The Syrian workers were destroying or disabling a "range of items", including "missile warheads, aerial bombs and mixing and filling equipment", the statement added.
The team faces the daunting task of disposing of an estimated 1,000 tonnes of the nerve agent sarin, mustard gas and other banned arms at dozens of sites in Syria by mid-2014.
The experts, who arrived on Tuesday, were also "monitoring, verifying and reporting" whether Assad's government provided accurate information on its chemical stockpiles.
As the operation got under way, President Bashar al-Assad admitted in an interview that his government had made "mistakes" in the country's brutal conflict.
But he again denied that his forces used chemical weapons in an August 21 attack that killed hundreds of civilians.
The assault led to threats of a US strike and eventually the UN resolution requiring Syria to turn over its arsenal.
In Damascus, meanwhile, a barrage of mortar rounds slammed into a Christian neighbourhood, killing eight people.
And UN-Arab League envoy Lakhdar Brahimi called on Assad's regime and the rebels to hold peace talks "without preconditions."
The OPCW has said other methods to render Syria's production facilities unusable could include explosives, sledgehammers or pouring concrete.
Syria agreed to give up its chemical arsenal under last month's UN resolution that enshrined an agreement struck between Washington and Moscow aimed at averting US military action.
Under the plan, Syria's chemical weapons mixing and production facilities must be destroyed by November 1.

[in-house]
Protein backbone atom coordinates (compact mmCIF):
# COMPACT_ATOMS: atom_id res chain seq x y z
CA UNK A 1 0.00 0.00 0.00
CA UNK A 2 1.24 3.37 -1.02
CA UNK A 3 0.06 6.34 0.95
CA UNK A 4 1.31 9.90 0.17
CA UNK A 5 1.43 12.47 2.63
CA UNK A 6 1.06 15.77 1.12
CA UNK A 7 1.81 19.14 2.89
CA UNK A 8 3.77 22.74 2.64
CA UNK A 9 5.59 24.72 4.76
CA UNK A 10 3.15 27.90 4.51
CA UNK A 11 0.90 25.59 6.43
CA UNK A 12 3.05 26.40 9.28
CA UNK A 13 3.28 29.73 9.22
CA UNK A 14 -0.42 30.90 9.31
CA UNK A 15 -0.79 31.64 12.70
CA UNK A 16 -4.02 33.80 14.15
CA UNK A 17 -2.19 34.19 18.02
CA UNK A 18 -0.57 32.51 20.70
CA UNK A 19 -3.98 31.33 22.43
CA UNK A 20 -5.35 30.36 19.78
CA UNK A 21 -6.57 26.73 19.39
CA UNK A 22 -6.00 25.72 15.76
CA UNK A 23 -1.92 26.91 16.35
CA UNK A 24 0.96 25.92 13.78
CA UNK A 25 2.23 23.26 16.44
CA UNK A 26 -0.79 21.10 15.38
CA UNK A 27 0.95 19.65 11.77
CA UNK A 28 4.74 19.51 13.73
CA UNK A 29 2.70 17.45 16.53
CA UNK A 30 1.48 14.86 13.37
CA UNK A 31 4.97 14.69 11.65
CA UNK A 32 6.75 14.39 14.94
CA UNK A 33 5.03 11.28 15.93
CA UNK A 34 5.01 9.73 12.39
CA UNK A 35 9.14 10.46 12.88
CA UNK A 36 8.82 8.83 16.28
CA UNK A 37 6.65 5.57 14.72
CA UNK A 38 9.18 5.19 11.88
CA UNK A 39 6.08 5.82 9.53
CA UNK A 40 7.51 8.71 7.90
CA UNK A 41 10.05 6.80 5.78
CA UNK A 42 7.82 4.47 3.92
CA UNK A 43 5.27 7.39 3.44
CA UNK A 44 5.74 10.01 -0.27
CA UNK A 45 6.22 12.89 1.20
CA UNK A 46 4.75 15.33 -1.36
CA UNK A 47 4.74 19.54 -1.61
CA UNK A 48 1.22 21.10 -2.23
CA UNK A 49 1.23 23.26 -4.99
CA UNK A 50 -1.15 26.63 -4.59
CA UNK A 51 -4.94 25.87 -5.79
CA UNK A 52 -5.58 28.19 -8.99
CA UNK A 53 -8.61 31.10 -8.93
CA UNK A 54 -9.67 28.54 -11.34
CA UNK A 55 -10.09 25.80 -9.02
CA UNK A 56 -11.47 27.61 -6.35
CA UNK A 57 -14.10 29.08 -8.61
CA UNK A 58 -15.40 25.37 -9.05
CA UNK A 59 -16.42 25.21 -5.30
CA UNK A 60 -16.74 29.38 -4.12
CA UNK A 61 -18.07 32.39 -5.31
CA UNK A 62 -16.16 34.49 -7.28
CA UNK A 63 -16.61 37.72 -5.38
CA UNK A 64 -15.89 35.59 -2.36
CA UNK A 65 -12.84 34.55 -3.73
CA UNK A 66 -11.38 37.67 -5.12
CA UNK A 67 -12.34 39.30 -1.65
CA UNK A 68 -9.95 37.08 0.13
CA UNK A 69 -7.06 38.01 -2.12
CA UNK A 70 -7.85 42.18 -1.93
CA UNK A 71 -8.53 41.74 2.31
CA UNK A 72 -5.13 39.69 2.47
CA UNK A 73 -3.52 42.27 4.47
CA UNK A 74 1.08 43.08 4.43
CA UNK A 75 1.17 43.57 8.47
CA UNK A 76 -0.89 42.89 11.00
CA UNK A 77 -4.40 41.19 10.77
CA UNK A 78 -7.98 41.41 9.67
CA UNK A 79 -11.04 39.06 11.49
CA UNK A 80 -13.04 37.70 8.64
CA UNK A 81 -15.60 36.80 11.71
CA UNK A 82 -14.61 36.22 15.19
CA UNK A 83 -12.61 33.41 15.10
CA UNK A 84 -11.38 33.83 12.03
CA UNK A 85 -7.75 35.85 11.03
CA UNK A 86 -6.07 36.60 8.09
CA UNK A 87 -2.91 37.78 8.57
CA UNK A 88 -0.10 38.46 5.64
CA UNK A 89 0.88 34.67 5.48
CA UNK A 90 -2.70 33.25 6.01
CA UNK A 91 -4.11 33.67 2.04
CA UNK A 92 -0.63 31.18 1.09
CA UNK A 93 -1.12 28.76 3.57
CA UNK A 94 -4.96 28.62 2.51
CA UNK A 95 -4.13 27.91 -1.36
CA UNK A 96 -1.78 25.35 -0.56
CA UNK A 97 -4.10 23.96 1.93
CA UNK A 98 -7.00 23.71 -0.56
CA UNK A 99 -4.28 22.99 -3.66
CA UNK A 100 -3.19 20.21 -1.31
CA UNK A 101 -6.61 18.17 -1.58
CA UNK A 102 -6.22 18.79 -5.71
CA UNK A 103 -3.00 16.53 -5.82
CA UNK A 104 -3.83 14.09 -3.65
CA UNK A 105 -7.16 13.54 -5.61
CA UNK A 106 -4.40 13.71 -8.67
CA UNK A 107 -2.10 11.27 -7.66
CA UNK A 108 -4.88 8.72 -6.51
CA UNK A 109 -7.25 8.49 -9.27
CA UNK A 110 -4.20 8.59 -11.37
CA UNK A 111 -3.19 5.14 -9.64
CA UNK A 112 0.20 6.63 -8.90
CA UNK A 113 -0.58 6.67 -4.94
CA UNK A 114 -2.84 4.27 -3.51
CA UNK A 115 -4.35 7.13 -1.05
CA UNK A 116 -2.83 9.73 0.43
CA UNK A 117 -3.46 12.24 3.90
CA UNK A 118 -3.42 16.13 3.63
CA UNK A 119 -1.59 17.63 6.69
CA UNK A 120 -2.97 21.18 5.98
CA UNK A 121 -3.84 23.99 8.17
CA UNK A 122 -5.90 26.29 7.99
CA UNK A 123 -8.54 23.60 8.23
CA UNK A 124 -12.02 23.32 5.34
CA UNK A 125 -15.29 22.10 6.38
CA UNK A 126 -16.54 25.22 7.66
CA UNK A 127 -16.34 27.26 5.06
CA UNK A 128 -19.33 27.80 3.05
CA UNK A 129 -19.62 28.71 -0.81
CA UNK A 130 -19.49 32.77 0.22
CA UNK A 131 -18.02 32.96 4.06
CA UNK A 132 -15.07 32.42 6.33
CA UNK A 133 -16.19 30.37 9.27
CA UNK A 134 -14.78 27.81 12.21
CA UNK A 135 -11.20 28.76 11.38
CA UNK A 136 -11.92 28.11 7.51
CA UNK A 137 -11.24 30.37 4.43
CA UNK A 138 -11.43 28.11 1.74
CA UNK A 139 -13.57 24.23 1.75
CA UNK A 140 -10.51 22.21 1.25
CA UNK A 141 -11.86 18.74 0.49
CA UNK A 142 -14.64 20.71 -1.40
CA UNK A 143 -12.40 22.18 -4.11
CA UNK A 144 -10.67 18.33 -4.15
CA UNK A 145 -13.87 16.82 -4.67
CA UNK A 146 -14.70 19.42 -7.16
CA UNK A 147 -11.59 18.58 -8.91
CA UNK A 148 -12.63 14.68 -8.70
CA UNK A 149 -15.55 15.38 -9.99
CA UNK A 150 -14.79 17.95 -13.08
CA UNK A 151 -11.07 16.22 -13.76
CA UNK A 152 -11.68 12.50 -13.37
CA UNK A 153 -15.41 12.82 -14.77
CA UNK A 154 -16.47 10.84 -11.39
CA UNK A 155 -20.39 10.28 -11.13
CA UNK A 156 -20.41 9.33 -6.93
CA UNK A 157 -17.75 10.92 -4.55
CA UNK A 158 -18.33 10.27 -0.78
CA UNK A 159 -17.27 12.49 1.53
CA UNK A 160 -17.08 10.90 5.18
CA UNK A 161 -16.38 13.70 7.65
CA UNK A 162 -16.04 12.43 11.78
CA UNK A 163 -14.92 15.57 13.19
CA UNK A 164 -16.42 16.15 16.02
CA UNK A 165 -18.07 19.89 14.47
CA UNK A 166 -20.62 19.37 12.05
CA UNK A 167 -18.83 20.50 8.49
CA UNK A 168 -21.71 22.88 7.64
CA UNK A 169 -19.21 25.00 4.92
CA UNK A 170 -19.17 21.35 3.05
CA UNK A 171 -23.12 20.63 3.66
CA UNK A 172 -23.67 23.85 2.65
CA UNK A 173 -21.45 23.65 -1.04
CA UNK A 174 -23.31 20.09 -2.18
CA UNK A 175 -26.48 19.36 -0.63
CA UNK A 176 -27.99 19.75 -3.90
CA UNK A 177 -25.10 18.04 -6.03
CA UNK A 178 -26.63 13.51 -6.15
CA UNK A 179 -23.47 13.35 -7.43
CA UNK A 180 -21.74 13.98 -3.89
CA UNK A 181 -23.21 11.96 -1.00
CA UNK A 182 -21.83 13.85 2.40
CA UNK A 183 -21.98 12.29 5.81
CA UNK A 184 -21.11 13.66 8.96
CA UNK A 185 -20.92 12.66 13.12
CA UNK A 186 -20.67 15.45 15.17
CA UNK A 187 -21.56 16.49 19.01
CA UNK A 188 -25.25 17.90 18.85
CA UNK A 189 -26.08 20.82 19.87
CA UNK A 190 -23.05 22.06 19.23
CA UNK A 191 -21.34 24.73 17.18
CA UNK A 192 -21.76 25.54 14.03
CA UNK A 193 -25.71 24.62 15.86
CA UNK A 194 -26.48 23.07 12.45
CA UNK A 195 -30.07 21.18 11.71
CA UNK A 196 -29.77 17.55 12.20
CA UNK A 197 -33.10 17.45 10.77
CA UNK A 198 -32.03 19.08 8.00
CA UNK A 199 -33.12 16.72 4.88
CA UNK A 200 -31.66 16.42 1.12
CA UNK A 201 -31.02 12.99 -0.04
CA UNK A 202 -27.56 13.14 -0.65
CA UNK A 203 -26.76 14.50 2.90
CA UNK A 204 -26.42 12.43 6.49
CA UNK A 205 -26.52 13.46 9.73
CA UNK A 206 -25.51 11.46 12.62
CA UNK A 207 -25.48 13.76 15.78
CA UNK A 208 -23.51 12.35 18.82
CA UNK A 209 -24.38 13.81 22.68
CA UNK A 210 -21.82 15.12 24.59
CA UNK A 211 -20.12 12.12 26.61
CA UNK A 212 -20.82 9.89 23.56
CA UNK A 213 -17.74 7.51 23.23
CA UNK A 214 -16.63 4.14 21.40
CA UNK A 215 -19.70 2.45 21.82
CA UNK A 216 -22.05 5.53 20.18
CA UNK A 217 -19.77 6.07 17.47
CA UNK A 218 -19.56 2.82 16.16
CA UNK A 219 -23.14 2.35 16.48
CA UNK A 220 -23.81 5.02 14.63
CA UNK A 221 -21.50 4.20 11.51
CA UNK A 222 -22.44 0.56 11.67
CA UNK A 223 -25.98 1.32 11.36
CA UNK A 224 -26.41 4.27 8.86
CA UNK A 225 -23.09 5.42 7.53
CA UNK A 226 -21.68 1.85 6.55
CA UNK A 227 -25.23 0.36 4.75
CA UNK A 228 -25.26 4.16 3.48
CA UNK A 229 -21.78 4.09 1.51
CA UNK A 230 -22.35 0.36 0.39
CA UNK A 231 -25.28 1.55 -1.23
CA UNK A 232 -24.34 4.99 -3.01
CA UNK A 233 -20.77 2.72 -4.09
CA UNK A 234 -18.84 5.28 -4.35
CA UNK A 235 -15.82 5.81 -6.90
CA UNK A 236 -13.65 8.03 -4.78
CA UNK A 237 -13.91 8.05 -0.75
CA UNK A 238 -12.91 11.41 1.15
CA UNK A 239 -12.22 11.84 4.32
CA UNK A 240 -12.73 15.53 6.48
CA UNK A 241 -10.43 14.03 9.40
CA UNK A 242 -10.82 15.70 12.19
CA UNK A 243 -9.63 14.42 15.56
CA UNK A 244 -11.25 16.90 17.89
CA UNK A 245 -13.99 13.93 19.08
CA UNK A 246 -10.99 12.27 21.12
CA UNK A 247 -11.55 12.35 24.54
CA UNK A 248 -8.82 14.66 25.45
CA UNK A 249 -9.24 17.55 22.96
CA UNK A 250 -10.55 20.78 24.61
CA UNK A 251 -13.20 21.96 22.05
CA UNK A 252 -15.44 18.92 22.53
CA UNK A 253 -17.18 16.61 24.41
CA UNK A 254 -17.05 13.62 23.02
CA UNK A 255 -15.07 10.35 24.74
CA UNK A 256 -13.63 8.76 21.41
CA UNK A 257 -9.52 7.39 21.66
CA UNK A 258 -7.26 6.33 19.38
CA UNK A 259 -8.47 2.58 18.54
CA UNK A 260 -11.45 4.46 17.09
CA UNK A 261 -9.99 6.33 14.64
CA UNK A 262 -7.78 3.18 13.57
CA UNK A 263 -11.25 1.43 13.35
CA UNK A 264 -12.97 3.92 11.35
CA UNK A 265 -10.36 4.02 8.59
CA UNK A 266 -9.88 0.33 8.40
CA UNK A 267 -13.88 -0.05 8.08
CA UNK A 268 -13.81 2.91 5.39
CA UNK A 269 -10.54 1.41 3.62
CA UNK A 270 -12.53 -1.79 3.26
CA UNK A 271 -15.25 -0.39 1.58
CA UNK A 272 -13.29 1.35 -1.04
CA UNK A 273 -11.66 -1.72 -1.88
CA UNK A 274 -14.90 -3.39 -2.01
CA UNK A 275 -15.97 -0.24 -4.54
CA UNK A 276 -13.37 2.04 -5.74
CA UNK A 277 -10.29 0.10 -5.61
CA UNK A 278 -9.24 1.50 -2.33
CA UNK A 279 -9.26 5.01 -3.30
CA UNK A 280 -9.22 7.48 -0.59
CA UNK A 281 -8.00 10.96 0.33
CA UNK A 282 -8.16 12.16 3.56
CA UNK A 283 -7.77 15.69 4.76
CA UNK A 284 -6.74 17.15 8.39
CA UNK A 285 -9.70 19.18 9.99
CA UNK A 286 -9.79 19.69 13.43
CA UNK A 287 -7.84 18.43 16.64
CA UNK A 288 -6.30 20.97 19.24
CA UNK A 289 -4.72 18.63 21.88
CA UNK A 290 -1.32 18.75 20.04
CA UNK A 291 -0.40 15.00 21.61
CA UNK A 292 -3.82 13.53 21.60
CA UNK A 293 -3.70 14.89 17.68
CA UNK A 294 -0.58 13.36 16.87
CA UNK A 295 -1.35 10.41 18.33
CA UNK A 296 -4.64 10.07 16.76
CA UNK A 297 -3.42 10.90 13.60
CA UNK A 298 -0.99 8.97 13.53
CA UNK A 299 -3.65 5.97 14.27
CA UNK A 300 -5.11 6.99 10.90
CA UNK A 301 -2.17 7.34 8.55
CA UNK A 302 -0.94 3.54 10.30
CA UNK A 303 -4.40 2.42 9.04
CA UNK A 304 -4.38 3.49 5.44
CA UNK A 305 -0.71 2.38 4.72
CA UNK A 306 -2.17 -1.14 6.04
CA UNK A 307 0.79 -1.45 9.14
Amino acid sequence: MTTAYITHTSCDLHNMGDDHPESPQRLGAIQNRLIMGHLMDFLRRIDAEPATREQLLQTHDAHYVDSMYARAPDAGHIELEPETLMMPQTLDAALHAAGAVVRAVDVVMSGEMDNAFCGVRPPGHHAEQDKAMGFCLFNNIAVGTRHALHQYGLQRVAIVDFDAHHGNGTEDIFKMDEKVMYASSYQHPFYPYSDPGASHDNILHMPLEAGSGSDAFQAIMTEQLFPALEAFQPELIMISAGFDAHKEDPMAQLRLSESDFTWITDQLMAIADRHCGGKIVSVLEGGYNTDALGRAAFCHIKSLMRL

UN leader Ban Ki-moon is expected to send a report to the Security Council on Monday setting out in more detail the logistics of what is considered one of the biggest and most dangerous disarmament operations ever staged because the Syria war is still raging.
Assad says 'mistakes happen'
Assad insisted his government was being "very transparent" with the UN-OPCW team.
"The experts can go to every site. They are going to get all the data from us, they will verify them, and then they can make a judgement about our credibility," he told Germany's Spiegel magazine.
The uprising that began in March 2011 initially took the form of peaceful protests against the Assad family's 40-year reign but escalated into a civil war after government forces fired on demonstrators.
More than 115,000 people have since been killed, activists say. Two million people have become refugees and millions more have been displaced inside Syria.
"Whenever political decisions are made, mistakes happen," Assad said.
"We all make mistakes. Even a president makes mistakes."
Although acknowledging that "reality is not black and white", he insisted that "our fundamental decisions were right".
"You can't just absolutely say 'they carry 100 percent of the blame and we carry zero'," Assad said.
"But basically it's correct that we are defending ourselves."
The president also lashed out at US accusations that he had killed his own people with chemical weapons, saying President Barack Obama "presents not a single piece of evidence. Not a shred of evidence.
"He has nothing to offer but lies," he added.
The magazine reported that German intelligence services believe Iran has allowed Assad's regime to station warplanes on its territory to protect them from foreign attack.
State news agency SANA said eight people were killed and 27 wounded in the Damascus district of Qassaa when four mortar rounds slammed into the Christian neighbourhood.
Rebels regularly fire into Damascus from rear bases in neighbourhoods around the city.
Despite the fighting, UN-Arab League peace envoy Brahimi told France's TV5 Monde that he hoped the two sides would agree to attend a peace conference in Geneva in mid-November "without preconditions".
"We are going to Geneva without preconditions," Brahimi said.
"Mr Bashar al-Assad cannot say that he does not want to negotiate with 'X' or 'Y' and it's the same thing for the opposition."